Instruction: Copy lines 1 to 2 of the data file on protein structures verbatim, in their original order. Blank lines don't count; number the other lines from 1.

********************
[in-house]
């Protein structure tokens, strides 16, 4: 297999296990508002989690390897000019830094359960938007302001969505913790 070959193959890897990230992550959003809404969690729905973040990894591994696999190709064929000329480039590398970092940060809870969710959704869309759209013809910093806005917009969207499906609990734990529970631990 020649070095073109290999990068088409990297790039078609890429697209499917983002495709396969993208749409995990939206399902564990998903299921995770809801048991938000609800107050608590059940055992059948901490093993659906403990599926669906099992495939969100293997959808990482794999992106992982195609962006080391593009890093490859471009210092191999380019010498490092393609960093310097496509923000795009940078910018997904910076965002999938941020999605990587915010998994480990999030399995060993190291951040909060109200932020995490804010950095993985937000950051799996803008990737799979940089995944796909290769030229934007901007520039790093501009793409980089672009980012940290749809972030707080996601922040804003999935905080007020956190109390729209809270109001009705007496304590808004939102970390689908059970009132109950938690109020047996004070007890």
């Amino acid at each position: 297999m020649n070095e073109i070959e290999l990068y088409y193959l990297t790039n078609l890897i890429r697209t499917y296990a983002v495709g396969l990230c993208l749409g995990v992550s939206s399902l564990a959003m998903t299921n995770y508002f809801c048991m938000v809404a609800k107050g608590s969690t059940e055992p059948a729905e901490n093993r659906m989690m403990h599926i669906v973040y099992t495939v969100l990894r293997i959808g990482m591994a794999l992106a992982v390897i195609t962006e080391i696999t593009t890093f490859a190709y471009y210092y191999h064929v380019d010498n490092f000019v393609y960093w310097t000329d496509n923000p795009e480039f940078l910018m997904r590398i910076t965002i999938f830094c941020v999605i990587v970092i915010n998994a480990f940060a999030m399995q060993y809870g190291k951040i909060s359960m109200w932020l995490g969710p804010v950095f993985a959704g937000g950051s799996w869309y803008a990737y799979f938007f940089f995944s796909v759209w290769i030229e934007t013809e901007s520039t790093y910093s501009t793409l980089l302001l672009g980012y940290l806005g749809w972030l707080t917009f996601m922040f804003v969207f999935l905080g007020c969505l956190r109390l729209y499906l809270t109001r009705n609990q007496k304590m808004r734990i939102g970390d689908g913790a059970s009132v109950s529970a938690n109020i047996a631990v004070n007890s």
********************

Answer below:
[in-house]
């Protein structure tokens, strides 16, 4: 297999296990508002989690390897000019830094359960938007302001969505913790 070959193959890897990230992550959003809404969690729905973040990894591994696999190709064929000329480039590398970092940060809870969710959704869309759209013809910093806005917009969207499906609990734990529970631990 020649070095073109290999990068088409990297790039078609890429697209499917983002495709396969993208749409995990939206399902564990998903299921995770809801048991938000609800107050608590059940055992059948901490093993659906403990599926669906099992495939969100293997959808990482794999992106992982195609962006080391593009890093490859471009210092191999380019010498490092393609960093310097496509923000795009940078910018997904910076965002999938941020999605990587915010998994480990999030399995060993190291951040909060109200932020995490804010950095993985937000950051799996803008990737799979940089995944796909290769030229934007901007520039790093501009793409980089672009980012940290749809972030707080996601922040804003999935905080007020956190109390729209809270109001009705007496304590808004939102970390689908059970009132109950938690109020047996004070007890």